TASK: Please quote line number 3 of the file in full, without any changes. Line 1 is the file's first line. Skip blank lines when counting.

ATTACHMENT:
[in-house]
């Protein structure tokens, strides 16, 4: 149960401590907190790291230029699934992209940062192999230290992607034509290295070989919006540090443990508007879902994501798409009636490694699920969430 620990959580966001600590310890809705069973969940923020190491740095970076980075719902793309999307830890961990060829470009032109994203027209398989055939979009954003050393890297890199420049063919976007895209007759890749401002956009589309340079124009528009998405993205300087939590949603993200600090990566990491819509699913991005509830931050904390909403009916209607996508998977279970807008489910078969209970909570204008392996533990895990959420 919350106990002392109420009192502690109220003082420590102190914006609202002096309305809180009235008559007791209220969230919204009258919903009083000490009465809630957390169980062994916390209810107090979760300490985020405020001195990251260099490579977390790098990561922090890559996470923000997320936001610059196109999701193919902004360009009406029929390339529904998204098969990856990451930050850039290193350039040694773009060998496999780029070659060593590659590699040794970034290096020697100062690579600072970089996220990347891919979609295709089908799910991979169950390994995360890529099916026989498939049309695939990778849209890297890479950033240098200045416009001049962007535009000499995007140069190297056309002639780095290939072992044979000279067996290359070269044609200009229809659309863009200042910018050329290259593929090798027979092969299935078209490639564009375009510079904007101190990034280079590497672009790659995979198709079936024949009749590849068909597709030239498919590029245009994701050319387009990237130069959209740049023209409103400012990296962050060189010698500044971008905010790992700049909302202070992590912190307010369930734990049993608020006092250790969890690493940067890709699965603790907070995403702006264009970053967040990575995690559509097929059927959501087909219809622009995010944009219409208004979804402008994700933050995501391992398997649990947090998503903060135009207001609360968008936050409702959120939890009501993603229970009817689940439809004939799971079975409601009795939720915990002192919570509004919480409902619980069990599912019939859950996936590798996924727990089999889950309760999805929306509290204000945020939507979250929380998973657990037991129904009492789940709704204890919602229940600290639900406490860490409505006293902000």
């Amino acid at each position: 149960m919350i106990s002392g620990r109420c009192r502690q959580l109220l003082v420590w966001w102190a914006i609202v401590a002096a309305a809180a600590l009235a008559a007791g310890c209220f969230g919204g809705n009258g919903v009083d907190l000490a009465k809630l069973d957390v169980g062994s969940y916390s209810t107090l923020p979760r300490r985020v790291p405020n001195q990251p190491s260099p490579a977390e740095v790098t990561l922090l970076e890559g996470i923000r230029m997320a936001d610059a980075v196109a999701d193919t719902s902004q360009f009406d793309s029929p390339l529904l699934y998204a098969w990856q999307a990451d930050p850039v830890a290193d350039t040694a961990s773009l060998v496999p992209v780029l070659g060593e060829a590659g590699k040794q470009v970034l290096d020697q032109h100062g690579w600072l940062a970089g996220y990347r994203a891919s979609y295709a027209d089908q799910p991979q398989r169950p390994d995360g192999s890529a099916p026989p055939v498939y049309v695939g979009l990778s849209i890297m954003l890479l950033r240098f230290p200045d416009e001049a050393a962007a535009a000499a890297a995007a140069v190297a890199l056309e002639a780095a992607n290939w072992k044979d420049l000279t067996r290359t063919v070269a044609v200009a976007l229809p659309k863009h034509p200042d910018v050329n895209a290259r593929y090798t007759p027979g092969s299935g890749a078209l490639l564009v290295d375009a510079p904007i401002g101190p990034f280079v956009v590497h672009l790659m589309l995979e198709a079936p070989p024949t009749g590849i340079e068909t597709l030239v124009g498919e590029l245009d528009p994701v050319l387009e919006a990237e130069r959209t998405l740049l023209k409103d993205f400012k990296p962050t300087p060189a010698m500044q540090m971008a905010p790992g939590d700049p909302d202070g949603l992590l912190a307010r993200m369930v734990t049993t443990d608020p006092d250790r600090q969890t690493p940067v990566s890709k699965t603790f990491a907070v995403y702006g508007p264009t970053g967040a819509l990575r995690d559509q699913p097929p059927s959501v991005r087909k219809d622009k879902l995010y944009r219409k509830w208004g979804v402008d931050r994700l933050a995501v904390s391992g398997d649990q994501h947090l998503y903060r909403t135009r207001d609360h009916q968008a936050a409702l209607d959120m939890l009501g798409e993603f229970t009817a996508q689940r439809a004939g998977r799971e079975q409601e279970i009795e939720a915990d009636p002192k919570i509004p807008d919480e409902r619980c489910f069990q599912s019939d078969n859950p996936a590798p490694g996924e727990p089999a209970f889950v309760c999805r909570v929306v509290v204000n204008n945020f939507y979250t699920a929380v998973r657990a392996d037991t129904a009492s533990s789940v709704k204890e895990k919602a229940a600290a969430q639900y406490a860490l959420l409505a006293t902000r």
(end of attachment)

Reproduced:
């Amino acid at each position: 149960m919350i106990s002392g620990r109420c009192r502690q959580l109220l003082v420590w966001w102190a914006i609202v401590a002096a309305a809180a600590l009235a008559a007791g310890c209220f969230g919204g809705n009258g919903v009083d907190l000490a009465k809630l069973d957390v169980g062994s969940y916390s209810t107090l923020p979760r300490r985020v790291p405020n001195q990251p190491s260099p490579a977390e740095v790098t990561l922090l970076e890559g996470i923000r230029m997320a936001d610059a980075v196109a999701d193919t719902s902004q360009f009406d793309s029929p390339l529904l699934y998204a098969w990856q999307a990451d930050p850039v830890a290193d350039t040694a961990s773009l060998v496999p992209v780029l070659g060593e060829a590659g590699k040794q470009v970034l290096d020697q032109h100062g690579w600072l940062a970089g996220y990347r994203a891919s979609y295709a027209d089908q799910p991979q398989r169950p390994d995360g192999s890529a099916p026989p055939v498939y049309v695939g979009l990778s849209i890297m954003l890479l950033r240098f230290p200045d416009e001049a050393a962007a535009a000499a890297a995007a140069v190297a890199l056309e002639a780095a992607n290939w072992k044979d420049l000279t067996r290359t063919v070269a044609v200009a976007l229809p659309k863009h034509p200042d910018v050329n895209a290259r593929y090798t007759p027979g092969s299935g890749a078209l490639l564009v290295d375009a510079p904007i401002g101190p990034f280079v956009v590497h672009l790659m589309l995979e198709a079936p070989p024949t009749g590849i340079e068909t597709l030239v124009g498919e590029l245009d528009p994701v050319l387009e919006a990237e130069r959209t998405l740049l023209k409103d993205f400012k990296p962050t300087p060189a010698m500044q540090m971008a905010p790992g939590d700049p909302d202070g949603l992590l912190a307010r993200m369930v734990t049993t443990d608020p006092d250790r600090q969890t690493p940067v990566s890709k699965t603790f990491a907070v995403y702006g508007p264009t970053g967040a819509l990575r995690d559509q699913p097929p059927s959501v991005r087909k219809d622009k879902l995010y944009r219409k509830w208004g979804v402008d931050r994700l933050a995501v904390s391992g398997d649990q994501h947090l998503y903060r909403t135009r207001d609360h009916q968008a936050a409702l209607d959120m939890l009501g798409e993603f229970t009817a996508q689940r439809a004939g998977r799971e079975q409601e279970i009795e939720a915990d009636p002192k919570i509004p807008d919480e409902r619980c489910f069990q599912s019939d078969n859950p996936a590798p490694g996924e727990p089999a209970f889950v309760c999805r909570v929306v509290v204000n204008n945020f939507y979250t699920a929380v998973r657990a392996d037991t129904a009492s533990s789940v709704k204890e895990k919602a229940a600290a969430q639900y406490a860490l959420l409505a006293t902000r």